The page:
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Sometimes we are long distance if my husband is deployed or on course. ( military family) My point of view you need a very strong relationship that was based in reality to begin with. You need strong communication skills , you need communication that is not text centred. You need trust in each other and patience. You need to be independent and have your own life and hobbies, friends , work and resilience. Sometimes you and your relationship need to take a backseat for a short time for the greater good.  Visit each other when you can. 

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I agree with Seraphim.

Both parties need to be in unison, possess integrity and remain in lockstep otherwise it won't work. 

Absence doesn't always make the heart grow fonder.  To the contrary, too much absence causes two people to eventually drift apart, unfortunately. 

Remain realistic and know that both sides require immense amounts of emotional intelligence in order to succeed in LDRs.

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I was in one with my husband. I think it works only if:

both people already have been seriously dating in person regularly for at least 5-6 months.  
both are on the same page as far as future potential 

there is flexibility in one person relocating if that is needed. 
the couple can afford to see each other at least every two weeks and agree on how to divide up the burdens of travel 

both enjoy talking by phone or face time and are on the same page as far as how frequently 

the goal is marriage or similar.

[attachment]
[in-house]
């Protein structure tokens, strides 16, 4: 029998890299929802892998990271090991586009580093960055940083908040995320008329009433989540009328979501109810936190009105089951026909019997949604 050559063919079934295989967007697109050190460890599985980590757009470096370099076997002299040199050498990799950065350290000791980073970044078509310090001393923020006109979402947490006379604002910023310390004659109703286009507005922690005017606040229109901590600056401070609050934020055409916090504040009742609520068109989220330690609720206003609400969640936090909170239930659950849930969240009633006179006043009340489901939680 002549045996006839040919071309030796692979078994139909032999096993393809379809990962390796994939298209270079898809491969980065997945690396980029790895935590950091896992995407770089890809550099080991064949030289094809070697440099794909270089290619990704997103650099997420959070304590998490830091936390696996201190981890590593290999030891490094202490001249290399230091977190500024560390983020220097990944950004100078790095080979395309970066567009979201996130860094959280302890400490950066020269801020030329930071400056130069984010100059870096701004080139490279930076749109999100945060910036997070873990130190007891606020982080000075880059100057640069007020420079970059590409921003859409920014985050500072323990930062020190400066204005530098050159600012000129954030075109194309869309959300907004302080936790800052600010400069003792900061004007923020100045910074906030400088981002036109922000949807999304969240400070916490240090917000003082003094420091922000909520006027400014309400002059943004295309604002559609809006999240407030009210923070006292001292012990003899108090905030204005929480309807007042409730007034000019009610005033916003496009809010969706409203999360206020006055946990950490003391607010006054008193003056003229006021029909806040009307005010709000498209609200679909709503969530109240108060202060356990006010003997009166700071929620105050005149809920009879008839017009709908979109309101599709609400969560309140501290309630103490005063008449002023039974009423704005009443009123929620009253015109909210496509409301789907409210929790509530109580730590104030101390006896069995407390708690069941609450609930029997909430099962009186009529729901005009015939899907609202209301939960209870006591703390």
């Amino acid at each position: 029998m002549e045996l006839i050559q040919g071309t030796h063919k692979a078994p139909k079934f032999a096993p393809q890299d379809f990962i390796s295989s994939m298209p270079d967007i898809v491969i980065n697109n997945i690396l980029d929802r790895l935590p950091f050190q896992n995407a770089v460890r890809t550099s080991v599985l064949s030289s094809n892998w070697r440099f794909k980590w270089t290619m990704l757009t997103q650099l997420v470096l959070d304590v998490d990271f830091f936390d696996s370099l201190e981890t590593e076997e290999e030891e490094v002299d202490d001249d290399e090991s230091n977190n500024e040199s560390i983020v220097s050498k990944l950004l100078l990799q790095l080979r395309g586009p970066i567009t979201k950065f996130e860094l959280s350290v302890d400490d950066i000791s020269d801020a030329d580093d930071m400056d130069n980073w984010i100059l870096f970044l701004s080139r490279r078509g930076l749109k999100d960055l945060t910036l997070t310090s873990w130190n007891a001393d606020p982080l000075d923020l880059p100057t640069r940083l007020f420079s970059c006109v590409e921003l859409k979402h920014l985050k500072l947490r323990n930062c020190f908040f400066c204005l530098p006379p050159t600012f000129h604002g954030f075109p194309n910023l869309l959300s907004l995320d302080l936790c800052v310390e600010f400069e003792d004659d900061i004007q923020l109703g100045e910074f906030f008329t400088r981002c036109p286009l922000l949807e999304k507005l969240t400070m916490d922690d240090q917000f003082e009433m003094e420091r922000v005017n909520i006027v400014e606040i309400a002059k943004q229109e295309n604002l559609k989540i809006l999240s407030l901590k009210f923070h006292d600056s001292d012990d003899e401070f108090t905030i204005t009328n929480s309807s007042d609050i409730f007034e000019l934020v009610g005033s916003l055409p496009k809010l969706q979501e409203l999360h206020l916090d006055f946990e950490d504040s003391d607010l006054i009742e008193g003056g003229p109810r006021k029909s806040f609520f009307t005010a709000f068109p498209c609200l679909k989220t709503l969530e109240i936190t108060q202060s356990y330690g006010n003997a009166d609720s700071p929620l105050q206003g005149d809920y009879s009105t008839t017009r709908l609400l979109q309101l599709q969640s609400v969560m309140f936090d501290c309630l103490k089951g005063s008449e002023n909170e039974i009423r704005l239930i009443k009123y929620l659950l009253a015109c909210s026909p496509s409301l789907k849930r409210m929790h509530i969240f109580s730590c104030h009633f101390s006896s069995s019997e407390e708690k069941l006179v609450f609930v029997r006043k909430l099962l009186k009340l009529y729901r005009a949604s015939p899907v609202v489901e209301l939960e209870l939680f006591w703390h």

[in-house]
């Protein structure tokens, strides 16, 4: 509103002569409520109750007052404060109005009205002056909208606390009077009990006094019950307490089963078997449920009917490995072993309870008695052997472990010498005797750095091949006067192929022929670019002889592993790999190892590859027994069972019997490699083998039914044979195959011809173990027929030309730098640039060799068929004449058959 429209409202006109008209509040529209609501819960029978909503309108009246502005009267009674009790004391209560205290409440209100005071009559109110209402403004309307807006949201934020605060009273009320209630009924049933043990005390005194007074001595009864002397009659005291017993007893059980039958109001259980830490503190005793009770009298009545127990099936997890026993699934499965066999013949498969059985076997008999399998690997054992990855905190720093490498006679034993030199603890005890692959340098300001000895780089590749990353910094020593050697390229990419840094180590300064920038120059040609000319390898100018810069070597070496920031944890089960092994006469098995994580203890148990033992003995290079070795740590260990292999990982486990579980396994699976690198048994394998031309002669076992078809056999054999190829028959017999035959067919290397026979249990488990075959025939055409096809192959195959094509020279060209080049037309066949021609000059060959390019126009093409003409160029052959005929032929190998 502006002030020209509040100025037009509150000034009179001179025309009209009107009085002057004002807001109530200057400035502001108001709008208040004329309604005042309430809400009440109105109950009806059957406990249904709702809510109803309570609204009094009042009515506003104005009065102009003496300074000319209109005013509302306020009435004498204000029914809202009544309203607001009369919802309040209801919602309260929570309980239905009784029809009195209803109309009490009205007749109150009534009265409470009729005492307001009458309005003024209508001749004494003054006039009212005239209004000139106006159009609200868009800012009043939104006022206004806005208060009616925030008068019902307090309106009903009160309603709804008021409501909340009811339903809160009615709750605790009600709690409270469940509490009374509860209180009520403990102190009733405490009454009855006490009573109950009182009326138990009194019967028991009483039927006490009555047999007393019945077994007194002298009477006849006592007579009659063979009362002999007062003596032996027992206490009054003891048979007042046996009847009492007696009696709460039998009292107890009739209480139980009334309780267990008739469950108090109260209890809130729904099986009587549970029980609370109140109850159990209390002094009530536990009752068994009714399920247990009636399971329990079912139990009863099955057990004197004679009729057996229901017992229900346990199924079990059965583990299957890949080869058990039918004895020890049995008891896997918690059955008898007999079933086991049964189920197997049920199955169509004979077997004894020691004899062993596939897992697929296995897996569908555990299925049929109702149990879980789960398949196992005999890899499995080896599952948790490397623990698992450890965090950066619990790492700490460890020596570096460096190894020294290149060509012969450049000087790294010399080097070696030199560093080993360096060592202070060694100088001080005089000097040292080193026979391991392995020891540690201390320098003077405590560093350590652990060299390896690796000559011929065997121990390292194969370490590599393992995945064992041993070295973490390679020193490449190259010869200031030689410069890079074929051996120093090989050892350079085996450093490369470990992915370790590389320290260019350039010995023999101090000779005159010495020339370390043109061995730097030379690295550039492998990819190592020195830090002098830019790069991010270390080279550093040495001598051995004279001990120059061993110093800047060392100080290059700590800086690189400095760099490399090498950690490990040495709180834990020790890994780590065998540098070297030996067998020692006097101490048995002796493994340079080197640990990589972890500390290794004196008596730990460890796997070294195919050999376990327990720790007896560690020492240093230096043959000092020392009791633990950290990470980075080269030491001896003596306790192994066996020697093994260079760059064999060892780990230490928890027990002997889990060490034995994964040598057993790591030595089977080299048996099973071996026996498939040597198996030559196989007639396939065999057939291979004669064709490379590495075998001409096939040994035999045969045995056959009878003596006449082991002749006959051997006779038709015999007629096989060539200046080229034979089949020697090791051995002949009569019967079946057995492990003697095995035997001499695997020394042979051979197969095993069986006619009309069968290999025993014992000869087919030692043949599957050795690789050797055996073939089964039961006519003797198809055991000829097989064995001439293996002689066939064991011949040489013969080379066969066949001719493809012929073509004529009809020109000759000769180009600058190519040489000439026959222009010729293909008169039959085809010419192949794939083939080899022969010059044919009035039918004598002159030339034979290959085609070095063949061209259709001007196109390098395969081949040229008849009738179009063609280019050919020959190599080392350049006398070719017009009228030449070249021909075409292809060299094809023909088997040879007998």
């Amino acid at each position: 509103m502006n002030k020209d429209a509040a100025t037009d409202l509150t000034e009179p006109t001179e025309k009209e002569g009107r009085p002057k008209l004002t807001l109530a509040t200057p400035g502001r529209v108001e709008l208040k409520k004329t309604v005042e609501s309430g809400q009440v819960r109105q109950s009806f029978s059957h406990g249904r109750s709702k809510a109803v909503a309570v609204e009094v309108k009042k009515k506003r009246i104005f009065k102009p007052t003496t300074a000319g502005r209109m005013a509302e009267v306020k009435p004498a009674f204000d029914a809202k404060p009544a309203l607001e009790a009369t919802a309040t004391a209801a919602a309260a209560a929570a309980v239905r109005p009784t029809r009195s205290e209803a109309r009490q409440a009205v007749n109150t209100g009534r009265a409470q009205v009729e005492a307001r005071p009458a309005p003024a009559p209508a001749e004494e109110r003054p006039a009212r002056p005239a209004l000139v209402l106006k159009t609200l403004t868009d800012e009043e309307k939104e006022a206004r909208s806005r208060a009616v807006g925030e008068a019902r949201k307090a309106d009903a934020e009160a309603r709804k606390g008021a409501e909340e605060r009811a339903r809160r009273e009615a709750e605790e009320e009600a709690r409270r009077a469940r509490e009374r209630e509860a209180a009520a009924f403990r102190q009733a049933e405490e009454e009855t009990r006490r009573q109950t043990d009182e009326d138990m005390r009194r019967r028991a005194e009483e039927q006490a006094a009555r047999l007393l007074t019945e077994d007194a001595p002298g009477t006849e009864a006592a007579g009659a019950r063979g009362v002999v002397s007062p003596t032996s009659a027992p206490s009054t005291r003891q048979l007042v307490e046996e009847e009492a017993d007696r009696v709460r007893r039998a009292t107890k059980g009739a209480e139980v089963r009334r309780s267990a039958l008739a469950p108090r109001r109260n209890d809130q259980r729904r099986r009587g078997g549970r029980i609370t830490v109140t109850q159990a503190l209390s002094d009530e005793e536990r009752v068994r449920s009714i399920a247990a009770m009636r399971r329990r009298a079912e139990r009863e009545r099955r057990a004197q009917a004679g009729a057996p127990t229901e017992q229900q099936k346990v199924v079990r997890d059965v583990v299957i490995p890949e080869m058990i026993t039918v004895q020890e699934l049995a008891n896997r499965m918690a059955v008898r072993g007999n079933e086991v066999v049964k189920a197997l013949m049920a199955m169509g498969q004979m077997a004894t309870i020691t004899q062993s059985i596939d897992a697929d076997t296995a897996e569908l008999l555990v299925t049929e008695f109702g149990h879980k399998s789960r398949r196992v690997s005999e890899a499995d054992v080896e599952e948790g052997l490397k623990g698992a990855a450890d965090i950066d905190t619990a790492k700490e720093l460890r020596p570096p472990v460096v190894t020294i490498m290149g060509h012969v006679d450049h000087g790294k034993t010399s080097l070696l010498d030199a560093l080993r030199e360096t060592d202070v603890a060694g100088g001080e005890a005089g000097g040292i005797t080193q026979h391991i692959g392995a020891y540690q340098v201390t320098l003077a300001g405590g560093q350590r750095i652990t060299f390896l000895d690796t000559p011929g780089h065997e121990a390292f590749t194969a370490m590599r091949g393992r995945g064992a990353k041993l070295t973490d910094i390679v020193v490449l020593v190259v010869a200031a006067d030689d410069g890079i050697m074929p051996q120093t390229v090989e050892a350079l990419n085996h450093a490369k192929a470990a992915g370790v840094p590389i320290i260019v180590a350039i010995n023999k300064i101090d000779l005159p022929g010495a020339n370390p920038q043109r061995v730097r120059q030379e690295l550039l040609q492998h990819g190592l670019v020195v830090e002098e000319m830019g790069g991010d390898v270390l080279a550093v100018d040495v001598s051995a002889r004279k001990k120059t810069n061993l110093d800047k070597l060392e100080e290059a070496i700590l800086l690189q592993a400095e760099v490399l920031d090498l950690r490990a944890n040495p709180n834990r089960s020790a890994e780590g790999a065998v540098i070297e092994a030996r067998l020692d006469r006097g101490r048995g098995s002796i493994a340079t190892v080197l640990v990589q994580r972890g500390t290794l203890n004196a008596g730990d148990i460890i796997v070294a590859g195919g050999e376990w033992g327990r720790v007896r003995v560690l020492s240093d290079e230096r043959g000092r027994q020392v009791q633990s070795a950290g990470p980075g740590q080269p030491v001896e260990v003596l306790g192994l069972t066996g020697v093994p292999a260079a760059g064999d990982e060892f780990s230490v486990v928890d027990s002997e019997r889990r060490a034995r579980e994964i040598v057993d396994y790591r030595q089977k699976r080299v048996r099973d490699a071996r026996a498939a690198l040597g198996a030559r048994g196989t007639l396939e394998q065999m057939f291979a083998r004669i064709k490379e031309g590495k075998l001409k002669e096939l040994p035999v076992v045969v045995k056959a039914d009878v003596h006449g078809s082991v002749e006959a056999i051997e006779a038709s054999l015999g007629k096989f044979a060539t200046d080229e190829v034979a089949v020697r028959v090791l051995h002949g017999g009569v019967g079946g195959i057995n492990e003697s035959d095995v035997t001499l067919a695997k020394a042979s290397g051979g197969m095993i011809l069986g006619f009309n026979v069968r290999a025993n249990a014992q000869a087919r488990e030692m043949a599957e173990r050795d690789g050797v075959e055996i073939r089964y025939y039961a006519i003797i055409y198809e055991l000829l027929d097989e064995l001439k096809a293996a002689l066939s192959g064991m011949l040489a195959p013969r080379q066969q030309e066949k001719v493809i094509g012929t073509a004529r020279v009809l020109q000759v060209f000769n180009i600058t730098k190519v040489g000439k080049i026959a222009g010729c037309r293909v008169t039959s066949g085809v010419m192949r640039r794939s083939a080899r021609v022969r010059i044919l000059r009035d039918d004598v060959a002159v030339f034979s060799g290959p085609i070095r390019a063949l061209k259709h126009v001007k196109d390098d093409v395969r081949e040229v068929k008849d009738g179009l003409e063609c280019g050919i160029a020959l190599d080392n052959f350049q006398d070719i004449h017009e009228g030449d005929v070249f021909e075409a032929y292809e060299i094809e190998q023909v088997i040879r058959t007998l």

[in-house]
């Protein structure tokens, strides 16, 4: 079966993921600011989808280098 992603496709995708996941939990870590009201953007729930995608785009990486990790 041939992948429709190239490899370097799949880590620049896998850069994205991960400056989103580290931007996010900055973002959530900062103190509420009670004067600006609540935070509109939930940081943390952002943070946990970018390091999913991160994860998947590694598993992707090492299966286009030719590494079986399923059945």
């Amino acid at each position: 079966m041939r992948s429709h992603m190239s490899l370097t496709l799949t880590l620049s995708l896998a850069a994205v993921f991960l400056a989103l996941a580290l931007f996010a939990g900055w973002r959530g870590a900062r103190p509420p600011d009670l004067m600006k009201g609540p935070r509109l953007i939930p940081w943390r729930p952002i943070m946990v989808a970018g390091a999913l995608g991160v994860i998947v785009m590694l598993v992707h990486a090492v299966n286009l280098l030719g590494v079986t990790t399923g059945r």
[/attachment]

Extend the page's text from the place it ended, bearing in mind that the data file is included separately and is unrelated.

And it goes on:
Otherwise I wouldn’t invest the time or money or emotions. 

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When I first met my husband, we were in 2 different countries.

We had lots of people advise us that it's not going to work, that long distance is too hard.

Not gonna lie, it is hard, very hard.

You need to have two very dedicated people who are 100% loyal, and who are 100% invested no matter how difficult it gets, otherwise it won't work.

We spent two years long distance, visiting back and forth. Then we had to do mountains of paperwork and a lot of cost.

Even when things were starting to get where we would end up in the same country, things kept coming up and we spent another 6 months apart.

No matter though, our love seen us through.

It was a mountain to climb, but so, so worth it. We are now married and live together in the same country, and will be for the rest of our lives.

What worked for us? Talking every single day, sleeping on cam on Skype..yes, we would keep it on all night so we could be together while we slept.

Reminding one another that we would make it through this. Lifting each other up when things got hard, believing in one another, trusting one another.